Ken Connor, Chairman of the Center for a Just Society in Washington, DC., posted an article at Townhall.com about the recent ruling by Judge Royce Lamberth which places a temporary injunction against President Obama’s Executive Order (which overturned restrictions on federally-funded embryonic stem cell research (ESCR) put in place by former-President Bush). The problem with the President’s Executive Order is that there is a federal law passed in 1996 (during the Clinton Administration) which prohibits federal funding of research involving the creation or destruction of human embryos.
In the article, Mr. Connor wonders:
“Is this the philosophy of science that President Obama had in mind when he spoke of science’s “proper place?” Is this why his executive order discontinued funding for alternatives to ESCR, alternatives that have proven more successful than the embryonic approach without any of the ethical controversy? Is this why he felt justified in manipulating the power of his office to override standing federal law? It’s clear from the president’s words and actions on this issue that the answer to all of the above is a resounding “yes.””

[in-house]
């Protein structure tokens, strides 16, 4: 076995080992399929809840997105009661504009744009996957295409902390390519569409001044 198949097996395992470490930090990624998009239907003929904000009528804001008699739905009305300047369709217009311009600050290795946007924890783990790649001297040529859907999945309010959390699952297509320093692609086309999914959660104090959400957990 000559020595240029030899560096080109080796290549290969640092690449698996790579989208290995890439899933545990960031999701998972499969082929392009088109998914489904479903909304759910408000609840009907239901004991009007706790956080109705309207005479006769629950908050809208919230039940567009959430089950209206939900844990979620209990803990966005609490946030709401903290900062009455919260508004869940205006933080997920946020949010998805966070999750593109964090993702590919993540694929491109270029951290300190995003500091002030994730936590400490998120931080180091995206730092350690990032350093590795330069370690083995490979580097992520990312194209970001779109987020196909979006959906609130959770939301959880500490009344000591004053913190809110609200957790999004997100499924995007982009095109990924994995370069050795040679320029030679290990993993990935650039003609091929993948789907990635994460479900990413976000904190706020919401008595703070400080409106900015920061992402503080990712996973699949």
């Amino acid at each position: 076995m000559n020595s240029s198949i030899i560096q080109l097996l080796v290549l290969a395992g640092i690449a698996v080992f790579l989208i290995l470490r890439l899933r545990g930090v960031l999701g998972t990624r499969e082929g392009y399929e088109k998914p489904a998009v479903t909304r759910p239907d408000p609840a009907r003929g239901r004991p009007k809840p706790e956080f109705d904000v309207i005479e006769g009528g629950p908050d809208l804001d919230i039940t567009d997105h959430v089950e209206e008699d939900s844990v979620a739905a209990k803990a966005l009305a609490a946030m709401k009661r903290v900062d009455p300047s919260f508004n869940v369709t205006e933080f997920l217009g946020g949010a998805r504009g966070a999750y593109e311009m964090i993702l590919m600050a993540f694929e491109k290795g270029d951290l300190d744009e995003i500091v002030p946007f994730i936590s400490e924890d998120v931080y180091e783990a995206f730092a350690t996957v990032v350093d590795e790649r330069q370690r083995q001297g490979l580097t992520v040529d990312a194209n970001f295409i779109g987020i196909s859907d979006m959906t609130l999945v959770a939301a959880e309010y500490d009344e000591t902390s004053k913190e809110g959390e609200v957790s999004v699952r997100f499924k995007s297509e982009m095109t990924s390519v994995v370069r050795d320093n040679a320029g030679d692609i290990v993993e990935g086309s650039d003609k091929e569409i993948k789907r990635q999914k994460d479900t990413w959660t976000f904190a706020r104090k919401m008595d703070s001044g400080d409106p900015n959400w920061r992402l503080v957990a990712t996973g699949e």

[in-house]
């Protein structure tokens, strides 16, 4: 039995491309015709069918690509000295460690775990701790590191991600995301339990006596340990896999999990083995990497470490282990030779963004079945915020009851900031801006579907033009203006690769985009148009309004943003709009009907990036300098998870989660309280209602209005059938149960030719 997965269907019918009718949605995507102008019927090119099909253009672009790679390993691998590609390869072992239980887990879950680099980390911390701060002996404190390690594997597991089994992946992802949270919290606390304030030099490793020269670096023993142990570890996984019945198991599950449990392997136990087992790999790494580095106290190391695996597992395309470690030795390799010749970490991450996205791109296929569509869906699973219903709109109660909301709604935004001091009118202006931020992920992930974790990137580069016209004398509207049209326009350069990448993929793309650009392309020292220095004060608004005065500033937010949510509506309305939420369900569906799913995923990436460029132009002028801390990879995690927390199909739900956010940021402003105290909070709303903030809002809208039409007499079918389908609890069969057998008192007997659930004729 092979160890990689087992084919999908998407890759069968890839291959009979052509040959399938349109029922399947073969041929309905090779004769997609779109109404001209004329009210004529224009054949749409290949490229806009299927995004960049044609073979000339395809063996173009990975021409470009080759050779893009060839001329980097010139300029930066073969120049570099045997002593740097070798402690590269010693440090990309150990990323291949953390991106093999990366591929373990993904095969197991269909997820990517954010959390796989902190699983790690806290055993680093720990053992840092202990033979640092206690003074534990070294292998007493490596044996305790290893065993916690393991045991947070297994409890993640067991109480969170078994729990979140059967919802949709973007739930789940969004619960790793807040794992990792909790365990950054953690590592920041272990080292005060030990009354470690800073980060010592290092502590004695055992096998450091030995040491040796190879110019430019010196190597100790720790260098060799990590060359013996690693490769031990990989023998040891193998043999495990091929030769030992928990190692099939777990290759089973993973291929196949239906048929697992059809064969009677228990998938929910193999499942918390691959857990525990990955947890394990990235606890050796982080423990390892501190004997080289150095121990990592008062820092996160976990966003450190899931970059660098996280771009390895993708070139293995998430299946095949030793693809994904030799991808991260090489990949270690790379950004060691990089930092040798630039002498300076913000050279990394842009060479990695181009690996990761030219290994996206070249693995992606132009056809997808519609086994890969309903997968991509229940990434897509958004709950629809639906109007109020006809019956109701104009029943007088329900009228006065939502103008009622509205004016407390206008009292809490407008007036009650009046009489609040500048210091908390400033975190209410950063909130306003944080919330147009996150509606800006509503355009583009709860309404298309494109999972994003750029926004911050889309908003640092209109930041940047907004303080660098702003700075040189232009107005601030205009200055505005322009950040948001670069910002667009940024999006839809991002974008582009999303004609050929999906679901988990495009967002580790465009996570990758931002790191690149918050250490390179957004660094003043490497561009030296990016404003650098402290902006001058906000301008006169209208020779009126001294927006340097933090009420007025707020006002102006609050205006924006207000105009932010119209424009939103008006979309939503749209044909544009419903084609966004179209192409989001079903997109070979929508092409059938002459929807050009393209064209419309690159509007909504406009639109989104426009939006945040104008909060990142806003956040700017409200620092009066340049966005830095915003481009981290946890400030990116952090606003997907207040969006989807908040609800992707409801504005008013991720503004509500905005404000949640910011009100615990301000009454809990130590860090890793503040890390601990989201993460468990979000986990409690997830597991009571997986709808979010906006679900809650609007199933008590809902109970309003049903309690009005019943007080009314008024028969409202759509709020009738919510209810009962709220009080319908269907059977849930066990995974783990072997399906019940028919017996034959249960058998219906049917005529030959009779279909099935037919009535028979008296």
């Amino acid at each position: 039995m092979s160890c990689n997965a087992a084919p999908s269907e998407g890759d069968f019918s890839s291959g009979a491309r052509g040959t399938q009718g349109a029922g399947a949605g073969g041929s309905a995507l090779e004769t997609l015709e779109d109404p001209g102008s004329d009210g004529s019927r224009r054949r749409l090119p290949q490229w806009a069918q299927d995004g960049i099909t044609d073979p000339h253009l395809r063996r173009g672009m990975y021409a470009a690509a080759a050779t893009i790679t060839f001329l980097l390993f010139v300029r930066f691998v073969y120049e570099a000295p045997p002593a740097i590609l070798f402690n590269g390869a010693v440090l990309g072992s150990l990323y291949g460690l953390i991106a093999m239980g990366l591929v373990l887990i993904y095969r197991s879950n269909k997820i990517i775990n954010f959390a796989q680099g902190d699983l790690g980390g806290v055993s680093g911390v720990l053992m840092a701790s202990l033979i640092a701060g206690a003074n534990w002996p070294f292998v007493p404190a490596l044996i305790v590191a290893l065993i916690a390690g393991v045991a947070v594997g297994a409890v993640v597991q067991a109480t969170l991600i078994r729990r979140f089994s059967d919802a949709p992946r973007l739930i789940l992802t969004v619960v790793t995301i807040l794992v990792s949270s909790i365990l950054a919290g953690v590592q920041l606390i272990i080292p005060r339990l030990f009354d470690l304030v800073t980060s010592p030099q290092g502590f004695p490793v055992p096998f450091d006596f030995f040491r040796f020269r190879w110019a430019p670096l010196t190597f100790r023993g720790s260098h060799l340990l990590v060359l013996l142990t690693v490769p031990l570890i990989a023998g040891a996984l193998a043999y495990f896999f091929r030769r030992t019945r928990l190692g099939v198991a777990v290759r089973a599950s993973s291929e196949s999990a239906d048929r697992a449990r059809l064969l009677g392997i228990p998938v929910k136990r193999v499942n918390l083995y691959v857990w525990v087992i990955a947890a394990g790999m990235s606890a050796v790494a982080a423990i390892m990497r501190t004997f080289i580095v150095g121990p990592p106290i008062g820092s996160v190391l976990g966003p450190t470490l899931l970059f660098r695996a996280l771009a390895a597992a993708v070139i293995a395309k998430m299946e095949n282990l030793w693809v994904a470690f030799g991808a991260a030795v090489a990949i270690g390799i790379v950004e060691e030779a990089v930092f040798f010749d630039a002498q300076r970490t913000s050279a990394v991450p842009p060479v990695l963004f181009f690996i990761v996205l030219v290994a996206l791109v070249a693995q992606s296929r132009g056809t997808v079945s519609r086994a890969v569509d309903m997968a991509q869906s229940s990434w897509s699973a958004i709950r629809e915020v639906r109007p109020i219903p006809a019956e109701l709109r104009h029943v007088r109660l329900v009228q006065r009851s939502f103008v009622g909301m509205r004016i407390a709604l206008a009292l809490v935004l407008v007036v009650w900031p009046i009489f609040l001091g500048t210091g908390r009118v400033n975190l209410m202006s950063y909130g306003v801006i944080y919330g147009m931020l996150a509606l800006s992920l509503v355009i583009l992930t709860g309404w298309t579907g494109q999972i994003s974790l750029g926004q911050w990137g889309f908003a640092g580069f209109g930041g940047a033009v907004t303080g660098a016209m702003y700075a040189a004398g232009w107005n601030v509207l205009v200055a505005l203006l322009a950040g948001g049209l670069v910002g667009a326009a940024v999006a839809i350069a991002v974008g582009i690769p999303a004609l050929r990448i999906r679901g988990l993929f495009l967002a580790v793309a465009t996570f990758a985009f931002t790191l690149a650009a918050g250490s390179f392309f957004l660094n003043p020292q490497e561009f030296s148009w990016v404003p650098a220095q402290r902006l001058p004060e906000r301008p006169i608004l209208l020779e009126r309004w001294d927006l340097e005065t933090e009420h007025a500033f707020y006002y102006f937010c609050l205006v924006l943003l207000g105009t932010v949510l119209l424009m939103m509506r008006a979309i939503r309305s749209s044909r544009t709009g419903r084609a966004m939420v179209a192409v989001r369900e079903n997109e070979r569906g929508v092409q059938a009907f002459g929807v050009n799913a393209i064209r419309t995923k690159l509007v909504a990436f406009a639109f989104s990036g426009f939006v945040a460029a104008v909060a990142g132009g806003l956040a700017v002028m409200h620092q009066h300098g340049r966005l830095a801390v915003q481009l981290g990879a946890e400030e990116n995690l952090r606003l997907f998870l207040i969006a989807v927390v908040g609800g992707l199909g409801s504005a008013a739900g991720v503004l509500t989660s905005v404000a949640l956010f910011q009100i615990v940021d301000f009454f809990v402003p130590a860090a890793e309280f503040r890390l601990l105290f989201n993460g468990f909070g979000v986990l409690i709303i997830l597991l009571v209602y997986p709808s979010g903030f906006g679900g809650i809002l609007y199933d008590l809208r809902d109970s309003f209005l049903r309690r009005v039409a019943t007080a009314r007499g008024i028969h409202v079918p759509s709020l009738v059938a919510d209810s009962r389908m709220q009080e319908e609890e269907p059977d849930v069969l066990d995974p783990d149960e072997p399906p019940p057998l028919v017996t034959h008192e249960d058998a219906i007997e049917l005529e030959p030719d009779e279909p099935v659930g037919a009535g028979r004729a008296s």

We do need to remember that in the past, policy on ESCRhas been decided by elected officials in Congress. If President Obama wants the 1996 ban on funding research that creates or destroys human embryos and to discontinue funding for alternative research, he needs to ask Congress to pass a law–not take matters into his own hands. As Mr. Connor points out, there are valid alternatives to embryonic stem cell research. There has been progress in treating certain medical conditions using cells from umbilical cords and using adult stem cells. To defund the research that is bearing fruit in order to make a political statement does not help improve anyone’s health. Hopefully, the judge’s ruling will hold and the funding for alternatives to ESCR will continue.